You might check used appliance stores in your area and ask them to keep a look out for that part. It's a long shot I know, but you might get lucky! We have one of the first GE front loader washer and dryer sets (before they had a thing on the front to clean the filter out of the washer.) I kept having to call the service guy to come fix it because it would leak til he told me "Just leave the front panel off and clean it once a month." My clothes constantly smell like mold still. Won't go with GE for washer/dryer again, even if it did cut my water bill in half. Got to be something better.

TechChik said...

Why not convert a chest freezer into a fridge? It's about as energy efficient as you can get, (0.1 kwh/day) and there are very few parts that can be broken. It's also pretty darn cheap.

Google "chest freezer fridge conversion" or check out http://mtbest.net/chest_fridge.html

Julie said...

It's hard to let go of the dream of having a beautiful, shiny, gleaming kitchen with lovely purring appliances that do everything short of peeling potatoes for you. But yes hanging on to simple old appliances is the best way to go. It saves you money in initial cost and repairs(although you have to watch out for stuff so old there are no parts for it) and most important it saves our dear planet from one more pretty much unnecessary appliance being created and then junked to satisfy our need for that bloody shiny new kitchen ;-)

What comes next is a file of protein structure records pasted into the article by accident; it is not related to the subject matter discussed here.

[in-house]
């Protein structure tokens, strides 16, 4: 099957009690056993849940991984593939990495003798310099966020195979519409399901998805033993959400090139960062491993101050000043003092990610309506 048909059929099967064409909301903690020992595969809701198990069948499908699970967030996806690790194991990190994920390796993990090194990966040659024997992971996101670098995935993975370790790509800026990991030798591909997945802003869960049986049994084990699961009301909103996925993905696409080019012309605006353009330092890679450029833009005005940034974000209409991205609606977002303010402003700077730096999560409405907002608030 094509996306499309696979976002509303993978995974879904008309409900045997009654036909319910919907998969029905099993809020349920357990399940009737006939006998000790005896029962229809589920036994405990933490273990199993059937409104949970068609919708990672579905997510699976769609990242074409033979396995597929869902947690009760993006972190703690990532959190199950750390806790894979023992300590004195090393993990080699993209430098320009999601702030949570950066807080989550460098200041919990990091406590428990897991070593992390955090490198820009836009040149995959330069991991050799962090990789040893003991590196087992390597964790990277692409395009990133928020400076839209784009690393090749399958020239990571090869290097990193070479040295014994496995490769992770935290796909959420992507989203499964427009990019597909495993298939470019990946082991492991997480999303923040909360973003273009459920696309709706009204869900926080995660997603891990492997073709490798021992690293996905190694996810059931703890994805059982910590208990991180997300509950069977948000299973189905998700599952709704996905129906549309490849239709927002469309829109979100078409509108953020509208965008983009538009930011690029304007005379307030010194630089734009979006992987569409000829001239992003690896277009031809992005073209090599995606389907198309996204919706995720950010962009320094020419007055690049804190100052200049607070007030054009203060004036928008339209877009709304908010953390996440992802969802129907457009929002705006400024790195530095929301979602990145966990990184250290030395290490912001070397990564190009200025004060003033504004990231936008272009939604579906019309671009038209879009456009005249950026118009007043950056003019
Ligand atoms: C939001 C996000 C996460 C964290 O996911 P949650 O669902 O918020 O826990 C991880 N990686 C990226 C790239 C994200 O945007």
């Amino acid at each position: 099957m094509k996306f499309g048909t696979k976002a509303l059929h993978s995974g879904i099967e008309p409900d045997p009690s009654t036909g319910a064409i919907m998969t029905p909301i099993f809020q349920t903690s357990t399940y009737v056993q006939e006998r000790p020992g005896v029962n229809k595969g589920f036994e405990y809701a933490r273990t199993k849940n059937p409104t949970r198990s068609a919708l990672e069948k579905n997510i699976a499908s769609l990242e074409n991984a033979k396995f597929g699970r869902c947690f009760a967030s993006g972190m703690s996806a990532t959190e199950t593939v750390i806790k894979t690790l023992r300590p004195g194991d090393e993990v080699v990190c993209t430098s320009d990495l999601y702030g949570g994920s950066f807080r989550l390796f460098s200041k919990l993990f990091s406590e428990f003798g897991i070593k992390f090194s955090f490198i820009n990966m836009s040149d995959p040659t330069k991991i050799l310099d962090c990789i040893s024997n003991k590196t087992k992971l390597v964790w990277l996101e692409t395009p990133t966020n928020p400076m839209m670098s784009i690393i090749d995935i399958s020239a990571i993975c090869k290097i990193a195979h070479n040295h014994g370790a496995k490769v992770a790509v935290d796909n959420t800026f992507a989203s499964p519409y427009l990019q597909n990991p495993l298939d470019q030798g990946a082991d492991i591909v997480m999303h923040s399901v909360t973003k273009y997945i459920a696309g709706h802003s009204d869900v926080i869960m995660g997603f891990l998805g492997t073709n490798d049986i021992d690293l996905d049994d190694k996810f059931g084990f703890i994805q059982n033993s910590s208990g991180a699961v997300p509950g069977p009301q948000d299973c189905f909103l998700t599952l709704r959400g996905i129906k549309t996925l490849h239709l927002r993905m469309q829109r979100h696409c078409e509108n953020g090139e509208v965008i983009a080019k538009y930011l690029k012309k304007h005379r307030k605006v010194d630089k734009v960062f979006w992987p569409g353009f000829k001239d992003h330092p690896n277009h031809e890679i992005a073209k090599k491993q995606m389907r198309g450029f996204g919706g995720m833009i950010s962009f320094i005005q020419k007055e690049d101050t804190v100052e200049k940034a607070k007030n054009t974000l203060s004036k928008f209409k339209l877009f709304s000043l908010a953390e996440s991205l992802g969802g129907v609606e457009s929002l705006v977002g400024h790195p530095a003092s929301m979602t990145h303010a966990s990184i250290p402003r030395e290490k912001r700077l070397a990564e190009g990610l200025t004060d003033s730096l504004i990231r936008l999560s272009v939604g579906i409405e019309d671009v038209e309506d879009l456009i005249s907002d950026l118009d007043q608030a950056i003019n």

(By the way Katy, some of the best meals I ever ate were made with a wok on a hibachi out of the back of my car.)

Greenpa said...

TekChik and converting freezers; I looked at the links, and read the "entire" pdf.

This is something I attempted to do myself, 10 years ago. We bought a freezer designed for off-grid efficiency, intending to make it a refrigerator for the business, for seed storage.

I gave up. Long stories- if people read that pdf, though; they can learn why; the conversion is actually NOT simple, nor the problems necessarily obvious.

BUT - that guy has a way better handle on it than I did at the time; and his guidelines are good. The thermostats he uses weren't available when I was trying- if people know what they're doing; it can be worth a shot.

steve c said...

I'm surprised no one has mentioned Sunfrost. Check it out. No defrost cycle, very simple design, and very eficient. With no defrost sucking water out, veggies stay fresh and crisp much longer, and you can adjust the freezer temp separate from the fridge section. We are quite pleased with ours.
They are a bit expensive, like many things that save in the long run.

Crunchy Chicken said...

Steve - We spent a bit of time looking at Sunfrost last night. We haven't made any decisions and will keep our old one until it totally dies, but Sunfrost is on our radar.

Robj98168 said...